From my pursuit of a coherent expression of my baptismal theology, here's the sermon I offered at this afternoon's baptism in Church on the Hill. Here the congregation was, as expected, young professionals, well versed in acceptable behaviour in churches. They listened politely, as the parents had during our preparation time, and superficially at least it seemed that they had got the message. As to its long-term impact, - that's not, thank God, for me to define.
I'm posting the sermon simply because of the ongoing struggles outlined below...Comments sincerely welcomed. The readings (unusually both chosen by the parents) were from Mark - Mark 1 9-11 (I often use this account of the Baptism of Christ) & Mark 10:13-16 (Jesus welcomes children)
Famously we’re told that a picture is worth 1000 words, - and our two Bible readings today give us very vivid pictures.
First we have a snapshot of Jesus’s own baptism.
It’s quite an interesting group….Jesus’s cousin, the drop out, John, with his camel’s hair coat and leather belt…standing waist deep in the river, while crowds line the banks, and head one by one into the water….Then the close up of the young carpenter, Jesus of Nazareth going down into the waters, and emerging to his own personal affirmation from his heavenly father.
“You are my Son, the beloved. With you I am well pleased”
Here, God is expressing the truth that has always existed…That from the very beginning, before ever Jesus taught, healed, died and rose, God looked on him and loved him.
That truth applies to C too – and to each one of us here.
What we are doing for C today will change nothing on God’s side.
God won’t love her any more because she has been baptised – there’s nothing that she, or any one of us, can do to make God love us more…because God already loves us completely and unconditionally.
Just as we are.
A while back, I had the joy of baptising D. A lively toddler, he wasn’t content with the rather half hearted little drips of water that I poured on him, and, as I held him he began splashing in the font, till he, and many of the rest of us were a lot more than just damp. His mum was hugely embarrassed and kept apologising but actually it seemed to me that D was the only one of us who had the right idea. If the waters of baptism are one way in which we represent God’s love and grace available for each of us…well, that’s not something poor, mean and limited.
It is boundless, overwhelming. Something that can flood our whole lives and change every part of us, if we only let it. For that reason, maybe those who baptise by total immersion have the right idea – for you can’t ever have too much of God’s love – but God never forces it upon us.
Our response is a choice…
What happens today can be a one off,- a celebration of love, a welcome – but it carries the potential to be so much more…
Baptism is only a sign, true enough, but it’s one that speaks of our readiness to accept God’s love and forgiveness that is so freely given, and to take its impact seriously. To accept forgiveness means too, that we recognise that there are things within us that are imperfect or destructive– things we need to change. That may not seem very real in a little one like C, - but the same genes that ensure our survival can lead to unbridled selfishness, to damaged lives and damaged relationships.We can't curb those tendencies on our own.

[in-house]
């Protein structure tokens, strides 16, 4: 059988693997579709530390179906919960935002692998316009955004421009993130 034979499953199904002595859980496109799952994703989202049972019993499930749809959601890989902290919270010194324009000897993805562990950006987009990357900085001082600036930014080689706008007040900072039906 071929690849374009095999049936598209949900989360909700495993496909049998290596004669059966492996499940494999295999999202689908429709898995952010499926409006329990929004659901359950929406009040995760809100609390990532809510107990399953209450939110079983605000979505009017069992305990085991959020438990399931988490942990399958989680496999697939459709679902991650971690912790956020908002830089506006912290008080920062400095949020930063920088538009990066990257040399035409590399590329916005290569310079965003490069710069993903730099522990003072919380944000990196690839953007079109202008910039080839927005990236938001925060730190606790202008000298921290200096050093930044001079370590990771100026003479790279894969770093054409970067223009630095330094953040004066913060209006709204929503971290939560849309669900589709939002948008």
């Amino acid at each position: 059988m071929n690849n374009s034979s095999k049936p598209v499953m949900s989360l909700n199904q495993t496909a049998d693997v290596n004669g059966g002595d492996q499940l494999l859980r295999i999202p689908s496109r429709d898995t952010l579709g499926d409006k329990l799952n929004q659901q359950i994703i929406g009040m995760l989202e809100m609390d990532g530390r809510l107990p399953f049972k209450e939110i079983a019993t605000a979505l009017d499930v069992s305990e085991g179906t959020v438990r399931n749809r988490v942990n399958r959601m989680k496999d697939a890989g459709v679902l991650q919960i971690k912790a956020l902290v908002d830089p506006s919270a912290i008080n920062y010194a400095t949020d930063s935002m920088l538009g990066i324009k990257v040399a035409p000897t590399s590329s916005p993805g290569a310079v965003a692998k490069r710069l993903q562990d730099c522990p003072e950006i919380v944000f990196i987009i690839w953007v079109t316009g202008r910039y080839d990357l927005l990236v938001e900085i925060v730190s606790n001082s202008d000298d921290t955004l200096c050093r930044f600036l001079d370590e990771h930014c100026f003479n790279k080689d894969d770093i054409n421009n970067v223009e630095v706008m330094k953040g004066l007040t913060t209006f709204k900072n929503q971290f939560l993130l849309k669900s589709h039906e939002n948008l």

The cross which we’ll trace on Chloe’s forehead in a moment is an invisible badge, that announces exactly who she belongs to…and what shape of life she is called to. The cross, after all, is the way of costly self-sacrifice, perfected by Christ but reproduced in our own stumbling efforts to follow his way.
So as we sign C with that mark we commission her to a new kind of life. It is, if you like, our version of the moment of adoption that is represented in our other reading, one of the best known in Scripture, the account of Jesus welcoming children.
Perhaps as you heard that story you imagined Jesus cuddling clean and photogenic children, children a bit like C herself – but from what we know of 1st century Jewish society, it seems more likely that the children brought to him were street kids, fatherless, homeless, outside society. In placing his hands on their heads, Jesus used the ritual by which men would acknowledge paternity. He was publicly adopting each one of those urchins as God’s children, and declaring them citizens of God’s kingdom on earth. Today, that Kingdom is represented (however imperfectly) by the Church – so at baptism we celebrate Chloe’s adoption into that family, her church birthday.
We’ll look for signs of a family likeness, as N & M teach C what being a Christian really means, and help her to live a life that is modelled on the life of Christ. That’s what the other name for baptism, “Christening” represents…It’s the way in which we begin to become Christians, little Christs, called to carry his light, his love and his joy into the world every single day…
and our prayer must be that this will be true for C, that the promises made for her today will bear fruit so that she can grow more like Jesus all her life long, as God looks down on her in love and confirms
“this is my beloved child…I’m well pleased with her ”